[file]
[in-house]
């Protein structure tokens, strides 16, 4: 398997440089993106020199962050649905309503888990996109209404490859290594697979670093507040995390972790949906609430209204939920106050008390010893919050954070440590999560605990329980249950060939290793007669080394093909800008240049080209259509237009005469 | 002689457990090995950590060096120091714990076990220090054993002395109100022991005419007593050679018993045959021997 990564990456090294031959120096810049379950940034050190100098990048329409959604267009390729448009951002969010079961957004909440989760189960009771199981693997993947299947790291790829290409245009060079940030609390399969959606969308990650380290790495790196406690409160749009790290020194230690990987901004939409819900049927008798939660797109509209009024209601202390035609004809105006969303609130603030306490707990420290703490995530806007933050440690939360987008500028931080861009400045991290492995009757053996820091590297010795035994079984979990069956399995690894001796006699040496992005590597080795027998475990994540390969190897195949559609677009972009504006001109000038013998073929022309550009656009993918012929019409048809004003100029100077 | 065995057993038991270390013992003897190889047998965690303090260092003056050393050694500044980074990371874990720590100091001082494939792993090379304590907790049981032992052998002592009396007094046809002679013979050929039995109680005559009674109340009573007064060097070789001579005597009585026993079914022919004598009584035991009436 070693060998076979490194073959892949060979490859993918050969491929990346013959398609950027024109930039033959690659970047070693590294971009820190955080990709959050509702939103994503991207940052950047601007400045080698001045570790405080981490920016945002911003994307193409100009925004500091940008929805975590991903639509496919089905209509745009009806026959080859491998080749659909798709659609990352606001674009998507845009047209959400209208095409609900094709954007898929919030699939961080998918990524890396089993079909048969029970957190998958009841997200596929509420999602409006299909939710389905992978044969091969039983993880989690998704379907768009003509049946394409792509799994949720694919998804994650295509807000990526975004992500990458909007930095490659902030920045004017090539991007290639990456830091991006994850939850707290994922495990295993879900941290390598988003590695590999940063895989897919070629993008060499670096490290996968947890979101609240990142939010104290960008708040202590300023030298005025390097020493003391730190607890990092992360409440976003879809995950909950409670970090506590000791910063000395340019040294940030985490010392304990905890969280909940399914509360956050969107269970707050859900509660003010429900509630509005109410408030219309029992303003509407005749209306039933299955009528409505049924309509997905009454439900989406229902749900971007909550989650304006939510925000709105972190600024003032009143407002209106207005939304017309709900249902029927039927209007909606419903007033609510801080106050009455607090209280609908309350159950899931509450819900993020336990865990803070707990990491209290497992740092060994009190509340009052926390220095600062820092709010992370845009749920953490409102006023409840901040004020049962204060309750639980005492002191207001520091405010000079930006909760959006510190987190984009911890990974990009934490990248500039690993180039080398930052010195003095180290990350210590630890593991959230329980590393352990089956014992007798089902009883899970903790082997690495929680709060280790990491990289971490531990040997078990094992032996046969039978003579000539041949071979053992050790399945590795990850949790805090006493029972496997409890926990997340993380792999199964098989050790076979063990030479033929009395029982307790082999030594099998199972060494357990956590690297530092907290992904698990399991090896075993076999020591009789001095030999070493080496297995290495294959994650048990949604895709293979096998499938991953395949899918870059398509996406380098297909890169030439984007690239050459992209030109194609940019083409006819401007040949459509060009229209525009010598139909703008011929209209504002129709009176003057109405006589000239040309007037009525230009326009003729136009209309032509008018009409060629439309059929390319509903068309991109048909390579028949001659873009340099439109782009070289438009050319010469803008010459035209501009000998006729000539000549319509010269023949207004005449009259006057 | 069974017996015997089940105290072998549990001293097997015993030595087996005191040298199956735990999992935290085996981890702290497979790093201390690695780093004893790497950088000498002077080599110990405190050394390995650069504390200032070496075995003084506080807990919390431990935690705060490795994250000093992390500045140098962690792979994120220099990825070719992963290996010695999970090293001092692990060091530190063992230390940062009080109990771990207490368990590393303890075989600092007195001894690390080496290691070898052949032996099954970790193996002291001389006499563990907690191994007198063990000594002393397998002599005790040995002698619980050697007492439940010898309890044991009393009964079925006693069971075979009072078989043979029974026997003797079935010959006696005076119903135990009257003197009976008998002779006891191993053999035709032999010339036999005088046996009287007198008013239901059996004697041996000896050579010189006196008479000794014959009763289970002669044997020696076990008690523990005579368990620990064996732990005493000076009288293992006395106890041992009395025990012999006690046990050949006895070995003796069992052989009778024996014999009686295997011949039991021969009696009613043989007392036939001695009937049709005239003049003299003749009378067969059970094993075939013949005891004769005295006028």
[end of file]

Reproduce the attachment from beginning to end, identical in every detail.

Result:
[in-house]
């Protein structure tokens, strides 16, 4: 398997440089993106020199962050649905309503888990996109209404490859290594697979670093507040995390972790949906609430209204939920106050008390010893919050954070440590999560605990329980249950060939290793007669080394093909800008240049080209259509237009005469 | 002689457990090995950590060096120091714990076990220090054993002395109100022991005419007593050679018993045959021997 990564990456090294031959120096810049379950940034050190100098990048329409959604267009390729448009951002969010079961957004909440989760189960009771199981693997993947299947790291790829290409245009060079940030609390399969959606969308990650380290790495790196406690409160749009790290020194230690990987901004939409819900049927008798939660797109509209009024209601202390035609004809105006969303609130603030306490707990420290703490995530806007933050440690939360987008500028931080861009400045991290492995009757053996820091590297010795035994079984979990069956399995690894001796006699040496992005590597080795027998475990994540390969190897195949559609677009972009504006001109000038013998073929022309550009656009993918012929019409048809004003100029100077 | 065995057993038991270390013992003897190889047998965690303090260092003056050393050694500044980074990371874990720590100091001082494939792993090379304590907790049981032992052998002592009396007094046809002679013979050929039995109680005559009674109340009573007064060097070789001579005597009585026993079914022919004598009584035991009436 070693060998076979490194073959892949060979490859993918050969491929990346013959398609950027024109930039033959690659970047070693590294971009820190955080990709959050509702939103994503991207940052950047601007400045080698001045570790405080981490920016945002911003994307193409100009925004500091940008929805975590991903639509496919089905209509745009009806026959080859491998080749659909798709659609990352606001674009998507845009047209959400209208095409609900094709954007898929919030699939961080998918990524890396089993079909048969029970957190998958009841997200596929509420999602409006299909939710389905992978044969091969039983993880989690998704379907768009003509049946394409792509799994949720694919998804994650295509807000990526975004992500990458909007930095490659902030920045004017090539991007290639990456830091991006994850939850707290994922495990295993879900941290390598988003590695590999940063895989897919070629993008060499670096490290996968947890979101609240990142939010104290960008708040202590300023030298005025390097020493003391730190607890990092992360409440976003879809995950909950409670970090506590000791910063000395340019040294940030985490010392304990905890969280909940399914509360956050969107269970707050859900509660003010429900509630509005109410408030219309029992303003509407005749209306039933299955009528409505049924309509997905009454439900989406229902749900971007909550989650304006939510925000709105972190600024003032009143407002209106207005939304017309709900249902029927039927209007909606419903007033609510801080106050009455607090209280609908309350159950899931509450819900993020336990865990803070707990990491209290497992740092060994009190509340009052926390220095600062820092709010992370845009749920953490409102006023409840901040004020049962204060309750639980005492002191207001520091405010000079930006909760959006510190987190984009911890990974990009934490990248500039690993180039080398930052010195003095180290990350210590630890593991959230329980590393352990089956014992007798089902009883899970903790082997690495929680709060280790990491990289971490531990040997078990094992032996046969039978003579000539041949071979053992050790399945590795990850949790805090006493029972496997409890926990997340993380792999199964098989050790076979063990030479033929009395029982307790082999030594099998199972060494357990956590690297530092907290992904698990399991090896075993076999020591009789001095030999070493080496297995290495294959994650048990949604895709293979096998499938991953395949899918870059398509996406380098297909890169030439984007690239050459992209030109194609940019083409006819401007040949459509060009229209525009010598139909703008011929209209504002129709009176003057109405006589000239040309007037009525230009326009003729136009209309032509008018009409060629439309059929390319509903068309991109048909390579028949001659873009340099439109782009070289438009050319010469803008010459035209501009000998006729000539000549319509010269023949207004005449009259006057 | 069974017996015997089940105290072998549990001293097997015993030595087996005191040298199956735990999992935290085996981890702290497979790093201390690695780093004893790497950088000498002077080599110990405190050394390995650069504390200032070496075995003084506080807990919390431990935690705060490795994250000093992390500045140098962690792979994120220099990825070719992963290996010695999970090293001092692990060091530190063992230390940062009080109990771990207490368990590393303890075989600092007195001894690390080496290691070898052949032996099954970790193996002291001389006499563990907690191994007198063990000594002393397998002599005790040995002698619980050697007492439940010898309890044991009393009964079925006693069971075979009072078989043979029974026997003797079935010959006696005076119903135990009257003197009976008998002779006891191993053999035709032999010339036999005088046996009287007198008013239901059996004697041996000896050579010189006196008479000794014959009763289970002669044997020696076990008690523990005579368990620990064996732990005493000076009288293992006395106890041992009395025990012999006690046990050949006895070995003796069992052989009778024996014999009686295997011949039991021969009696009613043989007392036939001695009937049709005239003049003299003749009378067969059970094993075939013949005891004769005295006028």